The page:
North Africa, West Asia

A change in US foreign policy to Israel: just a pipe dream?

Any apparent indications that the US may be rethinking its stance over Israel are unlikely to come to more than wishful thinking.

Ilija Trojanovic
15 July 2014

After the savage revenge killing of Mohammed Abu-Khdeir on July 2, US State Department spokeswoman Jen Psaki unexpectedly called for restraint from both sides. With the usual line being ‘Israel has a right to self-defense’ in previous conflicts involving Israel and Palestine, the new US preventative stance took many aback, Israelis and Palestinians alike.

Infuriated pro-Israeli American pundits like Ben Shapiro and Pamela Geller had much to say, respectively saying “Obama was borderline Jew-hating” and that he “wants the Jihadists to win”. The reason for their anger – and conversely for hope amongst Palestinians, arises from the considerable change in tone from the Americans. Guarantors of Israel’s existence and virtually the only kingmakers in the region, are the Americans changing horses midstream? Several factors indicate that they may be. 

After President Barack Obama nominated Chuck Hagel as Secretary of Defense in December 2013, a range of critics from former statesman Elliot Abrams to the Wall Street Journal berated Hagel for being an anti-Semite, with the WSJ even running an article called ‘Chuck Hagel’s Jewish Problem’. His evisceration by the US’s powerful pro-Israel campaigners gained momentum after Hagel was quoted as saying "The political reality is that … the Jewish lobby intimidates a lot of people.” Hagel later apologized for saying ‘Jewish lobby’ instead of ‘Pro-Israel lobby’. 

More recently, US Secretary of State John Kerry weathered the storm after stating in a closed-doors meeting last April that unless there is a two-state solution to the Palestinian-Israeli conflict, Israel is in danger of becoming “an Apartheid State”. The Pro-Israel lobby was piqued, to say the least. Texas Senator Ted Cruz even called for John Kerry’s resignation. Due to the sheer strength of the American Israeli Public Affairs Committee (AIPAC), like Hagel, Kerry was repentant

Speaking of AIPAC, despite their successful endeavors in getting two US cabinet members to apologize over comments they deemed unsavory, some may argue that they too are finding it harder to function in such a new – democratic – political clime. In February, The White House stalled a bill by AIPAC that pushed for newer, harder sanctions on Iran, with Reuters judging it AIPAC’s “biggest legislative setback in years.”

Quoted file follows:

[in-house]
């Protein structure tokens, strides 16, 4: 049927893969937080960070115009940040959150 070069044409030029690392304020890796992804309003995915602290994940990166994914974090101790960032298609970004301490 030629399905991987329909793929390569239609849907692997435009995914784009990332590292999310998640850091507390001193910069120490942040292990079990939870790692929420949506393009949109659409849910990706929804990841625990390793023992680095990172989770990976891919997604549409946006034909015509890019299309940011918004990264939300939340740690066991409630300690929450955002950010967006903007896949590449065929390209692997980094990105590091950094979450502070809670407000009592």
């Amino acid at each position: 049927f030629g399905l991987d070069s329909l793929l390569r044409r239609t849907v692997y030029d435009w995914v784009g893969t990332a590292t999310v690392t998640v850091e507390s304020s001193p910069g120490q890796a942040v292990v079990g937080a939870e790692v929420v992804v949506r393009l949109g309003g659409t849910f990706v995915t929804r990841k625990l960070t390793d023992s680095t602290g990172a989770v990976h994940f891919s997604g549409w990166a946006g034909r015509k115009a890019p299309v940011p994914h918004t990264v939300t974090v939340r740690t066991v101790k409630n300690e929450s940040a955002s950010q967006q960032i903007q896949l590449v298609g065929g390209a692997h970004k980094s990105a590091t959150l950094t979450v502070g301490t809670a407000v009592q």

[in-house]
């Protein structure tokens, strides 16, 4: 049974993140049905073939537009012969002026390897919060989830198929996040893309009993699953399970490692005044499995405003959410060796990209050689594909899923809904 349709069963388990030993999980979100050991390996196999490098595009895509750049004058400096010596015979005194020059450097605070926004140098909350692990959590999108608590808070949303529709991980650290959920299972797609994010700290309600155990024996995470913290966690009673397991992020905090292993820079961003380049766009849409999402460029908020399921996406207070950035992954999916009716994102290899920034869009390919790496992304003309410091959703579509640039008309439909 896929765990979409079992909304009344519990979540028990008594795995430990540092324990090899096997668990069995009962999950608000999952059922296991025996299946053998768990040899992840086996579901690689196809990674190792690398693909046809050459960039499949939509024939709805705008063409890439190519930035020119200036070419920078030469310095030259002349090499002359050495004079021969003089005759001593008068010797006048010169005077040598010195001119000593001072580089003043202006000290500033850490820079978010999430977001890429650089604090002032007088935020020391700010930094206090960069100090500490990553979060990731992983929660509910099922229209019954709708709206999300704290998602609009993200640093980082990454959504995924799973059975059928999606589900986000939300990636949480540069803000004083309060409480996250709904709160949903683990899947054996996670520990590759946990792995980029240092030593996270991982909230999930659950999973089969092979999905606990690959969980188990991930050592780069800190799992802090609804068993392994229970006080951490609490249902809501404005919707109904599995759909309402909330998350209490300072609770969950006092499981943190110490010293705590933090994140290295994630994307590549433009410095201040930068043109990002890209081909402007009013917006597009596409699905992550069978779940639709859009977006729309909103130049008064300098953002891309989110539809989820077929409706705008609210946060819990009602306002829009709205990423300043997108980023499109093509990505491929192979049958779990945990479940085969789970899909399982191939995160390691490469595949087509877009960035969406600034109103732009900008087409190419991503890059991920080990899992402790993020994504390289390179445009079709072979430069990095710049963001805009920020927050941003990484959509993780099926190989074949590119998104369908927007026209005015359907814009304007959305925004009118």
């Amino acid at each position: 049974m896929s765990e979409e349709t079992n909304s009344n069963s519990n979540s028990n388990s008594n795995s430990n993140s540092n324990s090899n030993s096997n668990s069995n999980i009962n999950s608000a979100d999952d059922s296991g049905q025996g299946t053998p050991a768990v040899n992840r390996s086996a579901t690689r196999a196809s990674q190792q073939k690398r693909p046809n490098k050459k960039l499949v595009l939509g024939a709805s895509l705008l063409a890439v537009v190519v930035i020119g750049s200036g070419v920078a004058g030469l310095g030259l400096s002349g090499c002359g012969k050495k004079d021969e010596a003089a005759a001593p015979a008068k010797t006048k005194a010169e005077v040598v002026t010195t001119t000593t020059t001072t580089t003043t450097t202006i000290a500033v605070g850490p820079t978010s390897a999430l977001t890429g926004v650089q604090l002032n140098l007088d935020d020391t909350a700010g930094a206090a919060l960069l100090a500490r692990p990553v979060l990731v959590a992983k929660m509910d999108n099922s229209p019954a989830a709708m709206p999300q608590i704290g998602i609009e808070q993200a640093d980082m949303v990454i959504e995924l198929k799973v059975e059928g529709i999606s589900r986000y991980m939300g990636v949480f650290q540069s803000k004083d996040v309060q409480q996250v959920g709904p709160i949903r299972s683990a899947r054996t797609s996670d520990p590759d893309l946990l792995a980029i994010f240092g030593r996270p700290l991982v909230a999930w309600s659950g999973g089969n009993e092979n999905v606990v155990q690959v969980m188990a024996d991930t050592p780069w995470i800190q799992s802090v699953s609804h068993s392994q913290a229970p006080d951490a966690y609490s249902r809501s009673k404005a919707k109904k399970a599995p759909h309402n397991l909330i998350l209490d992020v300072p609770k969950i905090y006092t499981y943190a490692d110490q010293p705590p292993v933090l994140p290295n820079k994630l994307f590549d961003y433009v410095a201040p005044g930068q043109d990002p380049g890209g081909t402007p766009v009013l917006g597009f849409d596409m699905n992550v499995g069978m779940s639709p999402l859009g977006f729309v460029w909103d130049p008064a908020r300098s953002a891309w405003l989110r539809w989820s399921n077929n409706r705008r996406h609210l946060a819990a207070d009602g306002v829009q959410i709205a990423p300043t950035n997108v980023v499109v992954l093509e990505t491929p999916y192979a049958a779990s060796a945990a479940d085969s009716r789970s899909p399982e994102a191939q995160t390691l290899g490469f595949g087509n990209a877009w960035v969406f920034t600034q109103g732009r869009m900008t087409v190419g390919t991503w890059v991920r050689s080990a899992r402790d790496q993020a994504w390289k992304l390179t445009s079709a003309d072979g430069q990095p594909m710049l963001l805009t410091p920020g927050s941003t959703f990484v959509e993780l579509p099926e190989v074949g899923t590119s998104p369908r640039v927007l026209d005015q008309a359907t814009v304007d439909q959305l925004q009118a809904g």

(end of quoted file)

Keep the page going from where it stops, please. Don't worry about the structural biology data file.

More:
The most recent and perhaps strongest showing of a US change in course in the Palestinian-Israeli conflict was the powerful Presbyterian Church’s decision to divest from three companies - Hewlett-Packard, Caterpillar, and Motorola Solutions - that directly profit from Israel’s illegal occupation of the Palestinian territories. This made the Presbyterian Church the largest religious group to vote for divestment. 

Still, the plebiscite that favored divestment was only narrowly won by a margin of eight votes. Shortly after the decision was made, Heath Rada, a newly appointed moderator for the Presbyterian Church, said, “in no way is this a reflection for our lack of love for our Jewish sisters and brothers.” The church also distanced its resolution from any link to the BDS movement.

Like in all the other cases, when all is said and done, the true face of the US emerges, and all voices transmute. From initially demanding restraint, White House spokesman Josh Earnest said “no country can accept rocket fire aimed at civilians, and we support Israel’s right to defend itself against these vicious attacks.”

With the death toll in Gaza already in the hundreds, the “vicious attacks” have not killed any Israelis. Some may have been convinced with a possible shift in a US narrative on the Palestinian-Israeli conflict, but after John Kerry’s futile attempts at bringing peace, calls for restraint are merely a hail-Mary to not make the secretary of state’s efforts look so meaningless. 

I asked Dr. Noam Chomsky, MIT professor and ardent activist for Palestinian rights, what his thoughts were, and if a change in US foreign policy to Israel was perhaps, just a pipe dream.

“As I read US foreign policy pronouncements, they rarely vary from the formula [of] ‘both sides should exercise restraint, and Israel is justified in defending itself from unprovoked terrorist attacks’. The usual criminal stance,” Chomsky said, very much to the point.

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